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Logo contest calls on teens creativity
United Way seeks input from graphic-design students
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United Way logo contest

• What: United Way of Liberty County is seeking designs for its 2012 campaign logo

• Who can enter:  high school students in Liberty County

• Specs: Entries should include a hard copy and JPEG or PDF file with resolution more than 300 dots per inch

• Due: April 25

• Contact: Call 368-4282 or go to 123 E. M.L. King Jr. Drive, Hinesville

A local nonprofit organization is calling on teens to get involved in the community — but rather than asking for funds, it’s seeking creativity.

The United Way of Liberty County announced today that it is launching a logo design competition open to all high-school students in the county.

Liberty County United Way Executive Director Jennifer Darsey said she hopes the idea will be adopted by the entire United Way of the Coastal Empire, which also serves Chatham, Bryan and Effingham counties.

The idea arose after the United Way saw Liberty County High School students swing into action when the Backpack Buddies pilot program launched in February, she said.

“It made us completely aware of how involved young people want to be in community issues,” Darsey said.

“They’ve a culture of their own sometimes, and they come up with the most incredible ideas, and we want that,” she added. “To me, young people have such an incredible ability to do things with technology that none of us can come up with … They are creative, they are unique, and they are individual in nature.”

The organization is seeking diverse and creative images that convey its mission, which is to support community programs that target four priority issues: education and youth development, health and wellness, economic independence and basic human needs.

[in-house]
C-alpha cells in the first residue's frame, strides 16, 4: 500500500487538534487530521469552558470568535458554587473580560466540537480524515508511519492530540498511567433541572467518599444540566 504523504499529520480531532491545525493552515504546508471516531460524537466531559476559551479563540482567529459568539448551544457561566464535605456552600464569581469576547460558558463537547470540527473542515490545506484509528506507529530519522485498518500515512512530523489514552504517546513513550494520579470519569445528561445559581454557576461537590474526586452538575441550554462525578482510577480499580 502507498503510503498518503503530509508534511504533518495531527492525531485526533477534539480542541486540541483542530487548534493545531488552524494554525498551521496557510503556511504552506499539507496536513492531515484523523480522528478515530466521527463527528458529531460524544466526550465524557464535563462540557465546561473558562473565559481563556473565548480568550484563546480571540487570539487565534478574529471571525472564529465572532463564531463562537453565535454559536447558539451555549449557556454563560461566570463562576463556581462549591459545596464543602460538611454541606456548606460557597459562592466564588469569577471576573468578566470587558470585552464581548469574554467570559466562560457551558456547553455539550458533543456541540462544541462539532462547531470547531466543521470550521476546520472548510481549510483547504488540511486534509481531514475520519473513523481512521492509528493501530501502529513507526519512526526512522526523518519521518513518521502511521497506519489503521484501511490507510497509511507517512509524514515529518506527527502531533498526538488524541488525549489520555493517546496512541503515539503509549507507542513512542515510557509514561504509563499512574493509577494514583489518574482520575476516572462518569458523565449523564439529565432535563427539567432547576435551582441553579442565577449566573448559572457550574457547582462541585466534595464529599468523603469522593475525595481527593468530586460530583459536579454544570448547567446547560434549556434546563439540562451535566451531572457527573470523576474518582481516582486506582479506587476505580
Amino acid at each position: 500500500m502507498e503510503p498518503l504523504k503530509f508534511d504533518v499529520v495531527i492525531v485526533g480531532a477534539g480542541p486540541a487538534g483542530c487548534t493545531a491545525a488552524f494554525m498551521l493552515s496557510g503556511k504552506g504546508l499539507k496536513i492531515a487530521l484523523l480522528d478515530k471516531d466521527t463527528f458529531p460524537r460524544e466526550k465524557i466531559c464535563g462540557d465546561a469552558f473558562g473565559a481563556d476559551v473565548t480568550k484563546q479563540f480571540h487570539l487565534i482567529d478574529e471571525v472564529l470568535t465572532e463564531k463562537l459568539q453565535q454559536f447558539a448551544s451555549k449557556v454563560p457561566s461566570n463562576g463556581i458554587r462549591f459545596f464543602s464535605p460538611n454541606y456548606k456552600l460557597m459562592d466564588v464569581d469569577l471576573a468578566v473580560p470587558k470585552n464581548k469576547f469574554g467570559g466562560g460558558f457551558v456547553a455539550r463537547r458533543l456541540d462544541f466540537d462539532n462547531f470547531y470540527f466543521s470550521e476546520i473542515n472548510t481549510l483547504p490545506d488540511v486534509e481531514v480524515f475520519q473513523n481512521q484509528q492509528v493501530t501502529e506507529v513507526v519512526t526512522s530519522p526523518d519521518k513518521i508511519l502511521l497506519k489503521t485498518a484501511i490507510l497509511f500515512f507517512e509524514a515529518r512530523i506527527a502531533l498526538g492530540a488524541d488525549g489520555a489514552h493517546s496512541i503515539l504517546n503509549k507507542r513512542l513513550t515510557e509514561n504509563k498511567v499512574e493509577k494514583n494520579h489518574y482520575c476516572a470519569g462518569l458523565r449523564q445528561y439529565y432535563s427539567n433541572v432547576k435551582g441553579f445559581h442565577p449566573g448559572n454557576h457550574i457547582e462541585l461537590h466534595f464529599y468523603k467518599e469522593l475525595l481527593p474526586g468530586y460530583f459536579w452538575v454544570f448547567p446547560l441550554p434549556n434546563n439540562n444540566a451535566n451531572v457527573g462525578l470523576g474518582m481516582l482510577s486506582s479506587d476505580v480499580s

Darsey said the strongest pieces will focus on the idea that the community should “live united.”

“I like the ‘live united’ concept because it far exceeds United Way … It belongs to the community,” she said. “What do we do as a community? When we see homeless people? When you see hungry people, … the way that we make a difference is to unite as a community … and we make a difference together. We’re better together than we are apart.”

While there are no content restrictions on the images, Darsey said the entries must be one-dimensional and submitted in digital and hard-copy formats.

Submissions in JPEG or PDF format will be accepted, but they need to be 300 dots per inch.

The logo will be used in campaign materials such as letterheads, banners and merchandise, as well as still and moving digital graphics.

The organization also partnered with Bradwell Institute graphic communication instructor Jim Collins, who teaches the graphic communication pathway program for students at both high schools.

“Any type of competition for my students is always a good thing,” Collins said.

He added that the contest gives students a reason to practice their graphic design skills, which integrate the elements and principles of art with technical aspects and design software.

Collins, a technical consultant for the judging, is sharing the competition with his students, who have access to Adobe design programs at the school’s computer labs.

“Talent is out there, and it’s actually in our county,” he said. “What the kids need to be working on is real design projects, not the tutorials.

“As these students are out looking applying for jobs, the people already want them to have worked on projects, … (potential employers) don’t want to see knowledge; they want to see a real project, a real Flash project,” he said.

Prizes will be awarded to the first-, second- and third-place winners, who will be selected by a panel of judges from the executive committee of the United Way advisory board.

Though the exact prizes have yet to be determined, Darsey stressed that they will be “outstanding prizes.”

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